An appellate panel on Tuesday affirmed a big victory for Barclays plc and its lawyers at Boies, Schiller & Flexner in long-simmering litigation over the collapse of Lehman Brothers, ruling that Barclays is entitled to billions in disputed Lehman assets.

The case stems from Barclays fire-sale purchase of Lehman’s brokerage business in 2008, when the now-defunct investment bank was overwhelmed by its exposure to the subprime mortgage market. Lehman Brothers’ estate alleged that Barclays had improperly secured a multibillion-dollar windfall in the deal, and the liquidation trustee for Lehman’s brokerage unit claimed that Barclays walked away with about $7 billion in assets that shouldn’t have been included in the sale.

In Tuesday’s ruling, the U.S. Court of Appeals for the Second Circuit concluded that the brokerage trustee, Hughes Hubbard & Reed’s James Giddens, isn’t entitled to two categories of assets: about $4 billion worth of so-called margin assets that Lehman held as collateral in connection with its exchange-traded derivative business, and about $1.9 billion in so-called clearance box assets—securities held in Lehman’s accounts at clearing institutions.

Giddens and his team at Hughes Hubbard have long argued that “cash” was not meant to be included in the brokerage sale to Barclays. But the Second Circuit found that the typical definition of cash—money ready for immediate use—didn’t apply to the assets in question.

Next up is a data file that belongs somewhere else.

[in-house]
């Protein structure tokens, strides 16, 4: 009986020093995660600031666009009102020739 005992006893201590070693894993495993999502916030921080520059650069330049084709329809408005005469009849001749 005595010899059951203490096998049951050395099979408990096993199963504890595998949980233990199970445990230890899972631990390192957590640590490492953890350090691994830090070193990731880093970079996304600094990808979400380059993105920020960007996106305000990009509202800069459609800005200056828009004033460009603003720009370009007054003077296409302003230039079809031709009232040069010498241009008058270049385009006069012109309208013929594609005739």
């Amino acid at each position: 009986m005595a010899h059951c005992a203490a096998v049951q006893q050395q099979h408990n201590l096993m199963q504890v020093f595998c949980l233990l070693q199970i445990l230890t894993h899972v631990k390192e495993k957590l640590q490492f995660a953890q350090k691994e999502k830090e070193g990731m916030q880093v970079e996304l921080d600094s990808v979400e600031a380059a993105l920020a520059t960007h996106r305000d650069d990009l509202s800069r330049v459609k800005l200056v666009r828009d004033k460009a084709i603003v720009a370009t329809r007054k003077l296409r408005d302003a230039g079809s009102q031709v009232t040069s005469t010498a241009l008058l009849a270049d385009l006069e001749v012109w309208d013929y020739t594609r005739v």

“Cash or cash equivalents pledged as a collateral are encumbered and not ready for use,” wrote Second Circuit Judge Ralph Winter. “Moreover, it would be highly unusual for a buyer to purchase [Lehman]‘s ETD business in its entirety but not the collateral that allowed that business to exist, particularly in a time of economic crisis when the value of the underlying assets, e.g., options and futures, would be extremely volatile.”

Boies Schiller’s Jonathan Schiller told us Tuesday that he’s pleased that the Second Circuit has “now completely vindicated Barclays’ position.” He put the total amount of assets and interest at play at more than $7 billion.

Tuesday’s ruling upholds a June 2012 ruling from U.S. District Judge Katherine Forrest. Forrest had reversed much of an earlier ruling by U.S. Bankruptcy Judge James Peck, who partly sided with Giddens in 2011. Peck had outright rejected the Lehman estate’s “windfall” claims against Barclays, and the estate’s lawyers at Jones Day dropped their appeal three years ago.

In a prepared statement, Giddens said he was studying Tuesday’s decision. Hughes Hubbard’s William Maguire didn’t immediately respond to our call.